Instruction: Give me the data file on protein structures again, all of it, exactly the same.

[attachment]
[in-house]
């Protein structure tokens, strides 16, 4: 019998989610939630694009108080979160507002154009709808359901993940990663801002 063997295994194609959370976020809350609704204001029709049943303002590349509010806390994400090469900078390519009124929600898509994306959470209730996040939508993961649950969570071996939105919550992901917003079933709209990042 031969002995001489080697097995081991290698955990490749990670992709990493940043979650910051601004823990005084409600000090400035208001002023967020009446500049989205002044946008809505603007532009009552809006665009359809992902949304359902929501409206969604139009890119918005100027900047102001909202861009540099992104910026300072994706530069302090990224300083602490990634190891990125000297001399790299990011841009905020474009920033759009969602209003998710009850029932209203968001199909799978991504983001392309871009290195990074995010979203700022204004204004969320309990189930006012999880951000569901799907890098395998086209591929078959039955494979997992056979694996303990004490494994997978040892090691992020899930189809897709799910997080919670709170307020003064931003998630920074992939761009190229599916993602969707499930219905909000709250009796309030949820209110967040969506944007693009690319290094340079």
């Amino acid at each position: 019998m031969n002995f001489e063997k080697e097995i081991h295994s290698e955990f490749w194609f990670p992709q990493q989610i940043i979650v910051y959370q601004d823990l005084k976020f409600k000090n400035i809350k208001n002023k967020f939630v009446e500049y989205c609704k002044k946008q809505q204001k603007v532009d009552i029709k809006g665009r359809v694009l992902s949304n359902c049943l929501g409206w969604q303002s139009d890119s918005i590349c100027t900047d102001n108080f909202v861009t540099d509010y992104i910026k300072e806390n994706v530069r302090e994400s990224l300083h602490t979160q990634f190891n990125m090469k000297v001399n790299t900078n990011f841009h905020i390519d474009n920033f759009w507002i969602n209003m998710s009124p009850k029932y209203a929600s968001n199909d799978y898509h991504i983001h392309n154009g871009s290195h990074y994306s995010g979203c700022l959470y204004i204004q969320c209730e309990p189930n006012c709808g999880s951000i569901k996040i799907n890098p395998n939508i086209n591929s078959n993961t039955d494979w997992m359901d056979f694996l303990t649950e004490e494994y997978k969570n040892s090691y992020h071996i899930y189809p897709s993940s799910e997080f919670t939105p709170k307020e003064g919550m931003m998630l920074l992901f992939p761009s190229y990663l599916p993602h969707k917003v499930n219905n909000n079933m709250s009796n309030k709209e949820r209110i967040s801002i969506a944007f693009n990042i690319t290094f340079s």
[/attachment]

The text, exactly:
[in-house]
């Protein structure tokens, strides 16, 4: 019998989610939630694009108080979160507002154009709808359901993940990663801002 063997295994194609959370976020809350609704204001029709049943303002590349509010806390994400090469900078390519009124929600898509994306959470209730996040939508993961649950969570071996939105919550992901917003079933709209990042 031969002995001489080697097995081991290698955990490749990670992709990493940043979650910051601004823990005084409600000090400035208001002023967020009446500049989205002044946008809505603007532009009552809006665009359809992902949304359902929501409206969604139009890119918005100027900047102001909202861009540099992104910026300072994706530069302090990224300083602490990634190891990125000297001399790299990011841009905020474009920033759009969602209003998710009850029932209203968001199909799978991504983001392309871009290195990074995010979203700022204004204004969320309990189930006012999880951000569901799907890098395998086209591929078959039955494979997992056979694996303990004490494994997978040892090691992020899930189809897709799910997080919670709170307020003064931003998630920074992939761009190229599916993602969707499930219905909000709250009796309030949820209110967040969506944007693009690319290094340079």
């Amino acid at each position: 019998m031969n002995f001489e063997k080697e097995i081991h295994s290698e955990f490749w194609f990670p992709q990493q989610i940043i979650v910051y959370q601004d823990l005084k976020f409600k000090n400035i809350k208001n002023k967020f939630v009446e500049y989205c609704k002044k946008q809505q204001k603007v532009d009552i029709k809006g665009r359809v694009l992902s949304n359902c049943l929501g409206w969604q303002s139009d890119s918005i590349c100027t900047d102001n108080f909202v861009t540099d509010y992104i910026k300072e806390n994706v530069r302090e994400s990224l300083h602490t979160q990634f190891n990125m090469k000297v001399n790299t900078n990011f841009h905020i390519d474009n920033f759009w507002i969602n209003m998710s009124p009850k029932y209203a929600s968001n199909d799978y898509h991504i983001h392309n154009g871009s290195h990074y994306s995010g979203c700022l959470y204004i204004q969320c209730e309990p189930n006012c709808g999880s951000i569901k996040i799907n890098p395998n939508i086209n591929s078959n993961t039955d494979w997992m359901d056979f694996l303990t649950e004490e494994y997978k969570n040892s090691y992020h071996i899930y189809p897709s993940s799910e997080f919670t939105p709170k307020e003064g919550m931003m998630l920074l992901f992939p761009s190229y990663l599916p993602h969707k917003v499930n219905n909000n079933m709250s009796n309030k709209e949820r209110i967040s801002i969506a944007f693009n990042i690319t290094f340079s």